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From Jürgen Schmidt <>
Subject Re: [DISCUSS][VOTE]: Release Apache OpenOffice 3.4.1 (incubating), RC2
Date Thu, 16 Aug 2012 08:07:24 GMT
On 8/16/12 5:08 AM, Dave Fisher wrote:
> On Aug 15, 2012, at 6:29 PM, Rob Weir wrote:
>> On Wed, Aug 15, 2012 at 9:06 PM, Dave Fisher <> wrote:
>>> On Aug 15, 2012, at 5:37 PM, Rob Weir wrote:
>>>> On Wed, Aug 15, 2012 at 7:31 PM, TJ Frazier <>
>>>>> On 8/15/2012 18:52, Rob Weir wrote:
>>>>>> On Wed, Aug 15, 2012 at 5:45 PM, Dave Fisher <>
>>>>>> wrote:
>>>>>>> On Aug 15, 2012, at 2:22 PM, Dave Fisher wrote:
>>>>>>>> Is there a reason that the README in the source release is
>>>>>>>> pointing at
for Mac
>>>>>>>> Builds?
>>>>>>>> Minimally this then points to
>>>>>>>> this doesn't seem exactly like what was used for 3.4.0?
>>>>>>>> Would someone check the Build instructions and then update
to be very
>>>>>>>> clear what is current.
>>>>>>>> I am proceeding with my tests as if the prerequisites have
not changed
>>>>>>>> and that I have them from my AOO 3.4 tests build.
>>>>>>> I am stuck and I am stopping. I am very unhappy with the instructions
>>>>>>> the WIki page. I needed help with 3.4 and now I need help with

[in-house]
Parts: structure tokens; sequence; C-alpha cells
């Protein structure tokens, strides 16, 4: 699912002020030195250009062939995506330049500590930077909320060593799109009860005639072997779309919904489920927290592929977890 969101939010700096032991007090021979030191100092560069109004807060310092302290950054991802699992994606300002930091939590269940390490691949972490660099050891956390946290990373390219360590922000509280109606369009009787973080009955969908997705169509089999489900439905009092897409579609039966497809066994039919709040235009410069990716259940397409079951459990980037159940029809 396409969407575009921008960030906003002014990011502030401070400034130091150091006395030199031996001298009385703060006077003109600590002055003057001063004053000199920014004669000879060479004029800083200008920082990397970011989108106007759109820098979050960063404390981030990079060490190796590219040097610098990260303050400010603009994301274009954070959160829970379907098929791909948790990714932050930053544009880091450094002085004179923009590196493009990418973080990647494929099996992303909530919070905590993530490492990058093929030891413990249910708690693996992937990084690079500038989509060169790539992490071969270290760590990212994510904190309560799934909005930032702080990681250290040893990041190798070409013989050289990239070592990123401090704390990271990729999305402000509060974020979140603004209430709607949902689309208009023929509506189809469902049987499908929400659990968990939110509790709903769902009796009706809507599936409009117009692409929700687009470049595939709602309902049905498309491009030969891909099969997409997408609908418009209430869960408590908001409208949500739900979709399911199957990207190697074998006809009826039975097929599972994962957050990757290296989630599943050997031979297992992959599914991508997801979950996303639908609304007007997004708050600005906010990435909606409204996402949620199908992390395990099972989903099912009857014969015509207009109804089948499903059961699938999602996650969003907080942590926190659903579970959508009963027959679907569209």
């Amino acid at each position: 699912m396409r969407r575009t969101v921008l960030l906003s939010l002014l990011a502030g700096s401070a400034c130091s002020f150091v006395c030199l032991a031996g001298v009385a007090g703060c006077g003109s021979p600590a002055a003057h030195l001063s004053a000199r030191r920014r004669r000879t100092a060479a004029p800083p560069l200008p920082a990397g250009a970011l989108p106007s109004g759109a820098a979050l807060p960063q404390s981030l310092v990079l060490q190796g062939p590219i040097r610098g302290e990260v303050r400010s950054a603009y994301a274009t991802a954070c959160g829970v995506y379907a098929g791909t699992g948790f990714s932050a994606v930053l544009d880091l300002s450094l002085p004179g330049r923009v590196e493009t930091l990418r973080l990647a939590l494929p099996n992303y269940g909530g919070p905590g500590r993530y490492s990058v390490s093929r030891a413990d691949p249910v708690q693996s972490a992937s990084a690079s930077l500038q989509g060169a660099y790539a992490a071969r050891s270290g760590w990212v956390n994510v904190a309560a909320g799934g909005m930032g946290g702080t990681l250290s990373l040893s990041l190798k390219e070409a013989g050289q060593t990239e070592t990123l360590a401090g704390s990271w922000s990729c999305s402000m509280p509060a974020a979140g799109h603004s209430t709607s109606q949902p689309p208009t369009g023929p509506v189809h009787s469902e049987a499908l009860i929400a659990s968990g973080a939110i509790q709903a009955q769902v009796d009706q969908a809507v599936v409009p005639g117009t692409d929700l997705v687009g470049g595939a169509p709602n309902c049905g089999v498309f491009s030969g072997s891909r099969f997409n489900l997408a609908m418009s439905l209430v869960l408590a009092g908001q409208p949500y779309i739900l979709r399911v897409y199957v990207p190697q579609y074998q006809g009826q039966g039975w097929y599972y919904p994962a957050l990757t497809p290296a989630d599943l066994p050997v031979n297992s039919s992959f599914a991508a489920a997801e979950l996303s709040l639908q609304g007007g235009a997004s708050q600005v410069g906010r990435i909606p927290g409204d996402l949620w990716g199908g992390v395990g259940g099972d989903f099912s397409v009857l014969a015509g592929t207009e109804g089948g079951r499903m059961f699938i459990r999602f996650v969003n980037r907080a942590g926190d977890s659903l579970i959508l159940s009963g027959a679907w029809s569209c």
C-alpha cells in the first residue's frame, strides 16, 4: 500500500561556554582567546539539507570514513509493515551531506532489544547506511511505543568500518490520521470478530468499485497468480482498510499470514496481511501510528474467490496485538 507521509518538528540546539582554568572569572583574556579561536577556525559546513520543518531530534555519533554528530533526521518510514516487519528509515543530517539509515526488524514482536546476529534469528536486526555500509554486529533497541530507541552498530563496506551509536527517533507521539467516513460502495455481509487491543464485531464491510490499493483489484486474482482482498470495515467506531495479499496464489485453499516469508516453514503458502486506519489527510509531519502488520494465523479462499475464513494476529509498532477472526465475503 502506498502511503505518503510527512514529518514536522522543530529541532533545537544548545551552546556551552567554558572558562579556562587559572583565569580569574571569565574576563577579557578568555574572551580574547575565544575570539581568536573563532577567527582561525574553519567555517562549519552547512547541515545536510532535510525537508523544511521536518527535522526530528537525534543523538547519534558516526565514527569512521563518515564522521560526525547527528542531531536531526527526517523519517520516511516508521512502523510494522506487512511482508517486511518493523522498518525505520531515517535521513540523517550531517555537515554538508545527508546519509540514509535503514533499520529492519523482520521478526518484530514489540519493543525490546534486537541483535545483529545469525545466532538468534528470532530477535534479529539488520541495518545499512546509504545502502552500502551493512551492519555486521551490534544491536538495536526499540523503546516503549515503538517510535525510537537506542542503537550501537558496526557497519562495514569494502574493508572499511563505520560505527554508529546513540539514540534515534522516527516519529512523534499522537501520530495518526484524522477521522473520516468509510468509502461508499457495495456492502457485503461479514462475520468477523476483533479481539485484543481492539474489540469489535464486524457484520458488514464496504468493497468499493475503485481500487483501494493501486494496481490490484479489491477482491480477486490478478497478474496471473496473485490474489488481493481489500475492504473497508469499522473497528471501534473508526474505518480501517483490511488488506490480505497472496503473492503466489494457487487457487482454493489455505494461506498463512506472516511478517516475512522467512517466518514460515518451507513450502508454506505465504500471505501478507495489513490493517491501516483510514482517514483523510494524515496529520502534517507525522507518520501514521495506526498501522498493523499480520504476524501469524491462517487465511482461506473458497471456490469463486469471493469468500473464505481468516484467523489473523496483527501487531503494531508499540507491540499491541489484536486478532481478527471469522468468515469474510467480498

>>>>>>> Please show me the simplest way to build on a Mac from Source
and show me
>>>>>>> on the Wiki based on
>>>>>>> BTW - Remember that SOURCE is the ONLY OFFICIAL RELEASE.
>>>>>> That is your opinion, expressed loudly;  it is not Apache or IPMC
>>>>>> policy.   We are officially voting on binaries as well and these
>>>>>> being inspected and these will be part of the official release. 
>>>>>> IPMC doc calls the source artifacts "canonical", but the same docs
>>>>>> talk about binaries being included in the official release as well.
>>>>>> In fact, it says of binary packages, "For some projects, this makes
>>>>>> sense. For others, it does not."  Obviously you have your own opinion
>>>>>> on this, but it is equally true that the vast majority of PPMC members
>>>>>> have a different opinion.
>>>>>> -Rob
>>>>> Rob,
>>>>> Please consider the blistering email from Roy T. Fielding, to general@inc
>>>>> and to infra, on 3/27, 05:50, opposing "released' binaries. IMHO, he
>>>>> need to change his mind. OTOH, he is a founder and board member ...